The second two approaches involve living with capitalism, but placing it within a moral framework. One route is through social democracy, as, in theory, is currently favoured in Britain. Commercial companies are relieved of the need to act as moral beings except insofar as they are required to obey the law, as laid down by their own societies. They should not make money in ways that damage society, (for example by running arms, or polluting the North Sea), and a fair proportion of the money they make should be siphoned off for society as a whole to use as it sees fit. Social democracy ought to work but of course increasingly does not, since the companies are now more powerful than the governments who in theory should contain them: they compete with each other largely by flouting national laws and by making their own, while governments are reluctant to take societys share in the form of taxes for fear of killing the geese that lay the golden eggs. In reality, then, companies grow more and more transnational and all-powerful, yet acknowledge no constraints at all beyond those of the market. The battle between commerce and government that has been waged since the 17th century is now well and truly won. Thus, the market itself now defines morality. It really is not surprising that those who traditionally march to a different moral drum, for example the Muslim fundamentalists, feel threatened and affronted.
The third approach is the one acknowledged both by old-fashioned socialists, (those who stop short of the centralised economy), and by old-fashioned Tories: that the private companies who are the commercial players, should perceive themselves as moral entities. Such an attitude was common, even usual, in the early days of industrial capitalism, as in numerous great Quaker companies. Now it is rare. Nineteenth century capitalist-moralists tended to be non-conformist tub-thumpers, who nowadays for all their virtues would be called patronising. Modern companies who seriously aspired to be moralists should, among other things, have a serious concern for other species and for the environment as a whole. This should not simply be a matter of image and public relations, as now is commonly the case, but truly of conviction.
But is the gap between the commercial companies who need to maximise wealth if they are to stay in business, and the Greens who are concerned for the planet as a whole, too great to bridge? Can we envisage moral principles that both would acknowledge? Nowadays, too, we live in an age of moral relativism, so that whats good in one society is bad in another. Can any moral principles be universally agreed? Despite the apparent moral differences between peoples, and their religions, I think it is possible to discern some universal principles. Universal does not mean absolute; but it is good enough. Those principles are not defined by moral philosophers, who tend on the whole merely to provide complicated justifications for their own attitudes and prejudices, they have been defined by prophets, from all religions, over several thousand years (at least); and they were summarised neatly by the Hindu mystic Ramakrishna in the 19th century. Ramakrishna took the line, (as prophets do), that morality should be defined not in terms of actions, but of attitudes (and most of the Ten Commandments are about attitude). What really counts, he said, are personal humility; respect for other, sentient beings; and a sense of reverence for the universe as a whole. (Ramakrishna in fact said reverence for God: but the phrase the universe as a whole works just as well and spares the need for theological argument).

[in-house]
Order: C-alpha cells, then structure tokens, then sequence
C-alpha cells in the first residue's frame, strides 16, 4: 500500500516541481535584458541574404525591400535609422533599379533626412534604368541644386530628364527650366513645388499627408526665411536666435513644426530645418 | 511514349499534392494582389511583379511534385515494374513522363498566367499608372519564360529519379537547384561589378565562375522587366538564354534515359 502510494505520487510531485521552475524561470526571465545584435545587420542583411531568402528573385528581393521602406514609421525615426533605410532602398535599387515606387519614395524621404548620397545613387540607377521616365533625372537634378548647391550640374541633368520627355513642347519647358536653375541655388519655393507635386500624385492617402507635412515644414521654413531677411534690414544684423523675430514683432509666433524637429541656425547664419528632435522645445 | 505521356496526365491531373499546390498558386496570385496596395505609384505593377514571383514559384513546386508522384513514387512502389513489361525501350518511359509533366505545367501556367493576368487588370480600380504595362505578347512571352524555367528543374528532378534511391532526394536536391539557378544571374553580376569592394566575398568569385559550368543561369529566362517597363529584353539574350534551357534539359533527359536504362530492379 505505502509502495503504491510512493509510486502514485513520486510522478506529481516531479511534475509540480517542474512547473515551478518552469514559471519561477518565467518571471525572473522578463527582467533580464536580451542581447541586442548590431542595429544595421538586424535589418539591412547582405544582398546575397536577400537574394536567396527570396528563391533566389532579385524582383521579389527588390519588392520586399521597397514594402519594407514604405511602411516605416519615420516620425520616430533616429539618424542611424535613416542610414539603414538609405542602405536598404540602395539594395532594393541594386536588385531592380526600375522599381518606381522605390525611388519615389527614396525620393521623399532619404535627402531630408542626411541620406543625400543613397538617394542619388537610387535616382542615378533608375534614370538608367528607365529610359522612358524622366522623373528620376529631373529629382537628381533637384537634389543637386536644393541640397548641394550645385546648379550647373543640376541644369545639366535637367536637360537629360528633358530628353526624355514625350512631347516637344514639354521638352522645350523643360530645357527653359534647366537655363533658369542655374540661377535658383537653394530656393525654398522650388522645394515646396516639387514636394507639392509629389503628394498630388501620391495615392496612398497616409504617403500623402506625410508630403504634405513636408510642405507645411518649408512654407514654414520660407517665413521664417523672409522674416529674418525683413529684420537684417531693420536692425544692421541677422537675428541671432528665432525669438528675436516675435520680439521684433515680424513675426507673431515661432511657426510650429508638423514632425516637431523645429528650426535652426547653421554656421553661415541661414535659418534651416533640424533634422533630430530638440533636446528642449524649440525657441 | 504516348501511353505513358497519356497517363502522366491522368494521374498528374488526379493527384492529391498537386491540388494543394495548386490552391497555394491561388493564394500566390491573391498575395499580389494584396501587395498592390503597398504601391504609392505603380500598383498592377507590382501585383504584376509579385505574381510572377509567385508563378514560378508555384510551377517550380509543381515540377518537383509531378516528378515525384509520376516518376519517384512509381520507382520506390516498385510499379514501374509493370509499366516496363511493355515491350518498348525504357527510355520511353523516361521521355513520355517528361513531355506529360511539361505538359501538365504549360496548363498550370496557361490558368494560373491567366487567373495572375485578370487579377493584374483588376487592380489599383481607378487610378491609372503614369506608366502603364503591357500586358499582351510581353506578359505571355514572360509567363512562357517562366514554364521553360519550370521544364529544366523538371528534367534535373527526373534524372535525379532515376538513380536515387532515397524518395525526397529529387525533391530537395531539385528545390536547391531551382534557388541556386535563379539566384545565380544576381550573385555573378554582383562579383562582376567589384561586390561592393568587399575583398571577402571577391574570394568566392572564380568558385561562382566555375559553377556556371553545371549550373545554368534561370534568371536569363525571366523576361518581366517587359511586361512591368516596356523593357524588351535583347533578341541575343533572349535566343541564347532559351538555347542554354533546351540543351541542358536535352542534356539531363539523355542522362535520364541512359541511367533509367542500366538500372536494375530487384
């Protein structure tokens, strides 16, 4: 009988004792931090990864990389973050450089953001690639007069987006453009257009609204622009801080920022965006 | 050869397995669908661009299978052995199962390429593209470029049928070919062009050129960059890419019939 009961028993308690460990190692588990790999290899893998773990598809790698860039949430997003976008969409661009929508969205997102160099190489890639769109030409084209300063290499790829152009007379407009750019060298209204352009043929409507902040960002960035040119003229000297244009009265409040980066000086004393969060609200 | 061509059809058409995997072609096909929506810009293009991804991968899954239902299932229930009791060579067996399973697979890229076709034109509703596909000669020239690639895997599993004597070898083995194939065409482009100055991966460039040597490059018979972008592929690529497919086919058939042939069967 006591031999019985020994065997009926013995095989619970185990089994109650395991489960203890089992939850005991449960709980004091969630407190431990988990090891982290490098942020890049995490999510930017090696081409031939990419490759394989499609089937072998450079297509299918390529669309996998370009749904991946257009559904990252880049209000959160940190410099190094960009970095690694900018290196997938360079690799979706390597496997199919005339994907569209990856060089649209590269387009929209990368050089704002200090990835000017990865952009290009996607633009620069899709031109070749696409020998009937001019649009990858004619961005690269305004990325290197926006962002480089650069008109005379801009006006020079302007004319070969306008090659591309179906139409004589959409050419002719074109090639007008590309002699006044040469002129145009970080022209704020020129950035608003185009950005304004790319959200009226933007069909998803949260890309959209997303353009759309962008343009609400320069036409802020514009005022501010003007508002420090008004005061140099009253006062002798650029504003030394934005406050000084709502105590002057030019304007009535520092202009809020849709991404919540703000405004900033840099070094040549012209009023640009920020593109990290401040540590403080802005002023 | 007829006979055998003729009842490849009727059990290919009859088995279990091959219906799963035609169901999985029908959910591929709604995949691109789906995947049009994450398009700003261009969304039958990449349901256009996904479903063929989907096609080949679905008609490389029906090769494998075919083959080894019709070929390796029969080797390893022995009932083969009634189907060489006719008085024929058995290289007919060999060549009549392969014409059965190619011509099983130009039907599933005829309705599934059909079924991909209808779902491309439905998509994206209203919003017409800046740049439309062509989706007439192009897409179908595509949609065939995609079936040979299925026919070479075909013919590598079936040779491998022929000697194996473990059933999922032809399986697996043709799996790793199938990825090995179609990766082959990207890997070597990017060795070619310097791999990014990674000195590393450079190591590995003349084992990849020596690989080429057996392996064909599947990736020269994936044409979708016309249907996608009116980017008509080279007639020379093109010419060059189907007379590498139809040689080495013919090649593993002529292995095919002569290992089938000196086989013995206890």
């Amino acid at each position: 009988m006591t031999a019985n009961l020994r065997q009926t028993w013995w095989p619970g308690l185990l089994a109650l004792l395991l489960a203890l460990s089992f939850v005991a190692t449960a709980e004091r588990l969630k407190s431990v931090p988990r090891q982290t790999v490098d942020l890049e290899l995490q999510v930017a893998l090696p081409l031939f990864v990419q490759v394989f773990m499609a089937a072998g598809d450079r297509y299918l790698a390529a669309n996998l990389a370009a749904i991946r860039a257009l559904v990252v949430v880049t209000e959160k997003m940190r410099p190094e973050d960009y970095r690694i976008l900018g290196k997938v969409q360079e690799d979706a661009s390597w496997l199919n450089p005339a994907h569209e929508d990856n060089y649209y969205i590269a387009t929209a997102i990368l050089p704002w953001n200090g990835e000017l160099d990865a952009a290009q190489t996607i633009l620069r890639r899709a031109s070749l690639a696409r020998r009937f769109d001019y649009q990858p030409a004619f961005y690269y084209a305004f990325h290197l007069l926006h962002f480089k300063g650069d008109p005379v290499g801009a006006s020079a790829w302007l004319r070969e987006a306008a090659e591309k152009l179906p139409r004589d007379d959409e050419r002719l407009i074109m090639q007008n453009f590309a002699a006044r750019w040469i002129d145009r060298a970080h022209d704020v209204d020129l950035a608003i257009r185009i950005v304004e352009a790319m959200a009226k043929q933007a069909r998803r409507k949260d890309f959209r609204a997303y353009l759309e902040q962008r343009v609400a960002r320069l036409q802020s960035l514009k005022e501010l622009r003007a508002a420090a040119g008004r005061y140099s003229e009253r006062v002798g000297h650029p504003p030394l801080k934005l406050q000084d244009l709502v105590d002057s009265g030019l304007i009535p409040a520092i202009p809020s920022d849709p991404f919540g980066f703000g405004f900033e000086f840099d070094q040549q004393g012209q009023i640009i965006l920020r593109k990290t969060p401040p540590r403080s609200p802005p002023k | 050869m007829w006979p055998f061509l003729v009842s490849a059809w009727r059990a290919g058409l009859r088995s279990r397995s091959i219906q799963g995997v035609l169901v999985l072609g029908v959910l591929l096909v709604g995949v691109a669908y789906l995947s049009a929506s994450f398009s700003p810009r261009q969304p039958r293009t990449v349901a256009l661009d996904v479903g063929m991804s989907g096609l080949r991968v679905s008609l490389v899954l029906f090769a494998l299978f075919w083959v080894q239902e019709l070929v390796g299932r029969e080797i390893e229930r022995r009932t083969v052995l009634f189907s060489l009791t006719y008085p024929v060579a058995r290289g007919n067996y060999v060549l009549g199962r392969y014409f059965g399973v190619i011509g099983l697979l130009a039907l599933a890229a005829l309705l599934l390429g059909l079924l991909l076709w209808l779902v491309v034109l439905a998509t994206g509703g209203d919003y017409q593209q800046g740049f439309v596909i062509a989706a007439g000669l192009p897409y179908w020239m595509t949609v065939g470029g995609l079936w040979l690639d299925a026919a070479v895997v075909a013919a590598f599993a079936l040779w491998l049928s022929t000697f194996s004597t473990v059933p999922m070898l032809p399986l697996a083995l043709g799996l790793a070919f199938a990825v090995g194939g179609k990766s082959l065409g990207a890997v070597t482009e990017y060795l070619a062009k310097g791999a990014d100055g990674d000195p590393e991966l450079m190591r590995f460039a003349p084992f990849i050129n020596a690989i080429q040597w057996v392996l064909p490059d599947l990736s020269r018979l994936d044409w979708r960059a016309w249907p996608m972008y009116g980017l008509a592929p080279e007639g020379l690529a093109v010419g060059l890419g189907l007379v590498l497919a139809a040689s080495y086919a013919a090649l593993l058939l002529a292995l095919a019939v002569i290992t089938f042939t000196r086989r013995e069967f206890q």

The more Ive thought about it the more it seems to me that these three humility, respect, reverence tell us all we really need to know. If the directors of commercial companies shared these attitudes, they would not do vile things. The spoliation of seas and rivers, the wholesale pillaging of forests, the destruction of other species would not merely be unlawful. It would be unthinkable. So, too, ethnic cleansing; and indeed the replacement of traditional cultures, in all their richness and variety, with hamburgers and coke. This basic code would serve modern science, too. Where is the humility and respect in the present enthusiasm for human cloning, and designer babies? Go back to first principles, in short, and everything seems to fall into place. I do not have a notably religious background, but I find it more than intriguing nonetheless morality has come roaring out of religion, and from religion alone; and not just from one religion, but effectively from all of them. That at least is interesting.
Fourth World Book Review No. 119 return to top page